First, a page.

A recent Northern District of California ruling has stymied Google’s initial effort to kill a lawsuit alleging that it collected private data on users browsing in “Incognito” mode—a setting meant to keep search activity private. Judge Lucy Koh dismissed Google’s motion, effectively greenlighting the class action, Brown et al v. Google LLC et al, to proceed.
The plaintiffs in Brown et al allege that even when users elect to browse in Incognito mode, Google continues to track and collect user browser history and other online activity data. Specifically, lead plaintiffs Chason Brown, Maria Nguyen, and William Byatt complain that after they turned off the collection of their data in Chrome, Google tools continued to pluck their personal data. This happens, according to the complaint, despite Google promising consumers that they can elect to “browse the web privately” and stay in “control of what information [users] share with Google.”
The plaintiffs elaborate on how Google goes about snooping into their personal activity. Google Analytics, Google Ad Manager, website plug-ins, and other website applications intercept and grab users’ IP address, device information, website activity, and other personal data. The personal information is then sorted and compiled to serve up ads to users on behalf of Google’s advertising customers and to support other Google business interests.
Google filed a motion to dismiss the case, however, on March 12, 2021, Judge Koh denied this motion. Google’s counsel, Boies Schiller Flexner, had argued that users browsing in incognito mode were given information that their activity might be tracked. They added, that “Google also makes clear that ‘Incognito’ does not mean ‘invisible,’ and that the user’s activity during that session may be visible to websites they visit, and any third-party analytics or ads services the visited websites use. ”
Judge Koh rejected these arguments, finding that “Google cannot demonstrate that Plaintiffs expressly consented because Google did not notify users that it would be engaging in the alleged data collection while Plaintiffs were in private browsing mode.”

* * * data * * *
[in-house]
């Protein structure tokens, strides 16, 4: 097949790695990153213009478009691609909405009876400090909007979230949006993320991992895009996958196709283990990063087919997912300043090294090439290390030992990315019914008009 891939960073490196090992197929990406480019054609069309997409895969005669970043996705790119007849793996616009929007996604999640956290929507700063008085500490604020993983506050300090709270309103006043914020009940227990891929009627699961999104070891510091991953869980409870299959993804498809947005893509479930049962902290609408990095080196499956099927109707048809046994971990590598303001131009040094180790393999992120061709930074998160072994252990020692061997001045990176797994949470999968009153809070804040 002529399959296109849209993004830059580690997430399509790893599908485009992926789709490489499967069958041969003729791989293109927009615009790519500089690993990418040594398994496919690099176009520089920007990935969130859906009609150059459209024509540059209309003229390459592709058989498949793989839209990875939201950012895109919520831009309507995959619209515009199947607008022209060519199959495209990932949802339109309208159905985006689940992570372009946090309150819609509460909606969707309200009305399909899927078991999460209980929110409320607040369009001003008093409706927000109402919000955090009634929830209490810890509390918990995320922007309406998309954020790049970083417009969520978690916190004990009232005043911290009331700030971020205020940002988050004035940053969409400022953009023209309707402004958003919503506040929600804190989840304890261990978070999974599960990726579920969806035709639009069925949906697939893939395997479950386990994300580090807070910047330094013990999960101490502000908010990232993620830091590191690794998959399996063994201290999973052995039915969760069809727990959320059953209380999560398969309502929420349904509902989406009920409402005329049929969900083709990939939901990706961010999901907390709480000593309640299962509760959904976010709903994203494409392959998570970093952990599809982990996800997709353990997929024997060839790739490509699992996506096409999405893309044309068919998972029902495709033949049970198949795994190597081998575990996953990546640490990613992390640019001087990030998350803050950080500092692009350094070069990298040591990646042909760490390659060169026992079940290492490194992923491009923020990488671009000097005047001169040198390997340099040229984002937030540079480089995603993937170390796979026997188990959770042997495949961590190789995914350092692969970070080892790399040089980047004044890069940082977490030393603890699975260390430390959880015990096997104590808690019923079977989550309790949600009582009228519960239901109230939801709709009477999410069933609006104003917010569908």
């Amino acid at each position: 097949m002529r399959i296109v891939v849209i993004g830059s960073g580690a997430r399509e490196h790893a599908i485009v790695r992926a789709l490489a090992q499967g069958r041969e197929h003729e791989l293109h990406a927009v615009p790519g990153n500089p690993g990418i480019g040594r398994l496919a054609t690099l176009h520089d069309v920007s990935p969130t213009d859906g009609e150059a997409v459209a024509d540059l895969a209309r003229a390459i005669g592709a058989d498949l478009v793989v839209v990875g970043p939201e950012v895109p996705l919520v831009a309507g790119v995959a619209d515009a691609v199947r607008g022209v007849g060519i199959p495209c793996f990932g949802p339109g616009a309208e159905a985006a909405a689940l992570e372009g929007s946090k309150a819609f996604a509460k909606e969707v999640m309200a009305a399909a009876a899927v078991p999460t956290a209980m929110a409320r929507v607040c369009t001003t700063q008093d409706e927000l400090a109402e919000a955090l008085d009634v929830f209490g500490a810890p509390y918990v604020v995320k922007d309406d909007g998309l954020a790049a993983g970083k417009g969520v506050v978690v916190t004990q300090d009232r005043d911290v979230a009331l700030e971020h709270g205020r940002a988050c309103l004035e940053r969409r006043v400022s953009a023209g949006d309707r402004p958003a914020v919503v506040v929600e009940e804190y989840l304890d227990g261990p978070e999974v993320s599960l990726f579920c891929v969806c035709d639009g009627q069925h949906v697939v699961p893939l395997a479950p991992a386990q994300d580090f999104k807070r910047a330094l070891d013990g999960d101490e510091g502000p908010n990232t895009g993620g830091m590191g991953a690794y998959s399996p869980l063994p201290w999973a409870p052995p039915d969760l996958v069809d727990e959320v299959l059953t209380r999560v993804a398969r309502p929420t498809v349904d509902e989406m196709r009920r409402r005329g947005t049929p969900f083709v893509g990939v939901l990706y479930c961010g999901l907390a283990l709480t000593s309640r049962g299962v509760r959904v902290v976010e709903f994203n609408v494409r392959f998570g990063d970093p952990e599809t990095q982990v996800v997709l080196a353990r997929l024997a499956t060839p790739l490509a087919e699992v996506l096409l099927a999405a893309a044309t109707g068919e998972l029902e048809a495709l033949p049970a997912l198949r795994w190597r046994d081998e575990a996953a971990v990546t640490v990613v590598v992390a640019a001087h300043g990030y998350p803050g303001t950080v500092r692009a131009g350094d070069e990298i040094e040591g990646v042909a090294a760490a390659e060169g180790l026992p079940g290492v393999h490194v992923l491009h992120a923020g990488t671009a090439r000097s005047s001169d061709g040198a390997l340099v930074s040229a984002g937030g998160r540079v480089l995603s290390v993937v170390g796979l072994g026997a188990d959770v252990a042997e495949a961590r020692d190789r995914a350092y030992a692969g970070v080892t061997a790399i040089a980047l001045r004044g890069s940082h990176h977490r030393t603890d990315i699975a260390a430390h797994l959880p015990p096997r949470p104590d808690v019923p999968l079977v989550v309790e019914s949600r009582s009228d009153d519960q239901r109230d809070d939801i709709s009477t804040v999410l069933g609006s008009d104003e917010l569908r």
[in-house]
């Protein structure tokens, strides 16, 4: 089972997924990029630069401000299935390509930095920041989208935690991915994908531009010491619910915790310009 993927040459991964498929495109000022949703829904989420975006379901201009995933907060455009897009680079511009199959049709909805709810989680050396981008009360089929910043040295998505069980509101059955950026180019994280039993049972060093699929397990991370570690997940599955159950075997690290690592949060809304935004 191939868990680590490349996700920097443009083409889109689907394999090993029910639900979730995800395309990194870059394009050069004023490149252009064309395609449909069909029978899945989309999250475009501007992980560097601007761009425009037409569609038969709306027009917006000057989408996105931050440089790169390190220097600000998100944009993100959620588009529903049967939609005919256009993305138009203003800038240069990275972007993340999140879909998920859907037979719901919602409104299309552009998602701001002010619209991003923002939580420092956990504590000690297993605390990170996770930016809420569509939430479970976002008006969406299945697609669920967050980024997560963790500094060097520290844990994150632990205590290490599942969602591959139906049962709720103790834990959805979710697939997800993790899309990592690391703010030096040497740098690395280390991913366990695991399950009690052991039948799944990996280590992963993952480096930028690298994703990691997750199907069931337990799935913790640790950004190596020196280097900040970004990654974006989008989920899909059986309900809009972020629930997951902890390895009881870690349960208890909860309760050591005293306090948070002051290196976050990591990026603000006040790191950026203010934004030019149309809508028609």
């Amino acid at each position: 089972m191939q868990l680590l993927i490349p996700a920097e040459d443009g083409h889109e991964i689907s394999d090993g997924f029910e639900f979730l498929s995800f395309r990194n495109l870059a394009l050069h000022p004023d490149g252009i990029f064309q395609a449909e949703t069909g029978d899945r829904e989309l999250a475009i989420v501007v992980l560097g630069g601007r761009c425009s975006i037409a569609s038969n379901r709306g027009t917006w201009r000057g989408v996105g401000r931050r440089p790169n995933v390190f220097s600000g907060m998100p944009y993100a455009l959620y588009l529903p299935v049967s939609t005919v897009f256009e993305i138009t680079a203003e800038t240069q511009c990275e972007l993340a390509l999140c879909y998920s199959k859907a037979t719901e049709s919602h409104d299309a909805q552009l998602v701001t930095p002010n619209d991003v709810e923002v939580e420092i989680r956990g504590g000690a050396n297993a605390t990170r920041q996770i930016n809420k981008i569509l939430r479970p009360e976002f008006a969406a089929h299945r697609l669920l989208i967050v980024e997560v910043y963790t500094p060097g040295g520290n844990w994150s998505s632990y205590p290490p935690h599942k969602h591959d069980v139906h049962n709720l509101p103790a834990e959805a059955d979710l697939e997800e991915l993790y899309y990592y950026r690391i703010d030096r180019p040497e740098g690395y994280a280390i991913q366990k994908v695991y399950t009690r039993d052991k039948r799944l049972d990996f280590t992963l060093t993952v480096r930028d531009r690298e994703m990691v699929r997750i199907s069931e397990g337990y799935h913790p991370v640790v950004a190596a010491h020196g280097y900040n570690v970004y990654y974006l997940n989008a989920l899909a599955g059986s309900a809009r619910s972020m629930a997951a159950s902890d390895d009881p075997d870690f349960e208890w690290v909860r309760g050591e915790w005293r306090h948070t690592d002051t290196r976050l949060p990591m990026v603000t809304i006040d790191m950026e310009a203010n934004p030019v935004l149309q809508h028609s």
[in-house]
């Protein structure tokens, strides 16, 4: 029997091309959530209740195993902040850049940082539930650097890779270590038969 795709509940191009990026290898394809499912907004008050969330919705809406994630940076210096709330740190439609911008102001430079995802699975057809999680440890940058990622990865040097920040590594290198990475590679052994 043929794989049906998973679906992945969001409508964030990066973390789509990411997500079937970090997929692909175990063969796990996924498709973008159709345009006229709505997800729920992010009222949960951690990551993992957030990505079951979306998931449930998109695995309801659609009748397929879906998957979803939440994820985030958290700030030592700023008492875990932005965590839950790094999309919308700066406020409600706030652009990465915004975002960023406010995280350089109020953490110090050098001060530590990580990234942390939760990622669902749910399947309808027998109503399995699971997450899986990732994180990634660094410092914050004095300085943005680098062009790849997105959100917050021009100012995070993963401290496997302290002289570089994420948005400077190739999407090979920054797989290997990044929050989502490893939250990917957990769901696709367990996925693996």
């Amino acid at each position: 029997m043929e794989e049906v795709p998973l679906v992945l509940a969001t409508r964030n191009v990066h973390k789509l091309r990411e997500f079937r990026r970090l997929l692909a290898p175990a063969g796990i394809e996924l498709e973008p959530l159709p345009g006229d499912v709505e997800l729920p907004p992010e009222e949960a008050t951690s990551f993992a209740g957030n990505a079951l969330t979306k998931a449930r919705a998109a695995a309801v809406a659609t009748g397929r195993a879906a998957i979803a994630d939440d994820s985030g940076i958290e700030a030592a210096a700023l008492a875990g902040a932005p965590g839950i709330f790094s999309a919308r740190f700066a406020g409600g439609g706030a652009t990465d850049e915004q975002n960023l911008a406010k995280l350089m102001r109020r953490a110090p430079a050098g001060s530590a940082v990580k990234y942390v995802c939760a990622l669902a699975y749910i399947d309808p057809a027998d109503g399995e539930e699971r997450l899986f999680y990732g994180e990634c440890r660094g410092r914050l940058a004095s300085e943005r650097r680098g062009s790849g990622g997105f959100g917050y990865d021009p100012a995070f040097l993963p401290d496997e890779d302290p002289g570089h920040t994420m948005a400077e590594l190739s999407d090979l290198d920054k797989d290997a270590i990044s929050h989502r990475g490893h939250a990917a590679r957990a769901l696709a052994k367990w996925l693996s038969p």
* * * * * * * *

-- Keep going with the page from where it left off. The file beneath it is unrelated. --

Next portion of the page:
Google’s Alleged Violations
The plaintiffs lay out four legal claims, asserting that Google’s practices violate three California laws and one federal law. The prayer for relief seeks available statutory for all damages resulting from defendants’ wrongdoing and an order forcing Google to disgorge wrongfully obtained revenues and profits. The plaintiffs also want Google permanently restrained from intercepting, tracking, or collecting communications when class members browse in “private browsing mode,” or prohibited from violating its policies with users.
The Federal Wiretap Act, as amended by the Electronic Communications Privacy Act of 1986 (Wiretap Act), prohibits the intentional interception of the contents of any wire, oral, or electronic communication through the use of a device. The plaintiffs say that Google violated the Wiretap Act when it intentionally intercepted the plaintiffs’ internet communications during “private browsing mode” web browsing.
California Constitutional Right to Privacy
Brown et al also cites the right of action against private entities set forth in the right to privacy in California’s constitution. The plaintiffs believe they can meet the California constitutional privacy claim requirements: “a plaintiff must show an invasion of (1) a legally protected privacy interest; (2) where the plaintiff had a reasonable expectation of privacy in the circumstances; and (3) conduct by the defendant constituting a serious invasion of privacy.”
Invasion of Privacy
This claim pivots off the protection of privacy from the use of technological devices to eavesdrop on private communications found in the California Invasion of Privacy Act (CIPA). This law prohibits the use of machines to attempt to read or learn the contents or meaning of messages and communications transmitted over any wire, line, or cable. The kicker here is a defendant under this law must show it had the consent of all parties to a communication
The last claim falls under intrusion upon seclusion. Here, the complaint states that Google intentionally intruded on private communications made while in “privacy browsing mode,” essentially violating the company’s own privacy policies. Brown et al charge that Google intruded upon their solitude or seclusion by inserting itself in the “middle of conversations to which it was not an authorized party.”
Now that the plaintiffs are free to pursue this lawsuit, plaintiff attorneys, government officials, and privacy groups will watch with keen interest. Big Tech companies such as Google, Facebook, Amazon, and others have been under intense scrutiny as of late. In the last few years, global, state, and national lawmakers have summoned executives to investigative hearings to ask them about the impact their business practices have on consumers’ privacy. Privacy laws at the state level continue to proliferate, as Congress once again takes up privacy protection legislation. Plaintiff counsel across the country will want to watch this case as the court evaluates consumers’ legal privacy protections against ubiquitous technology.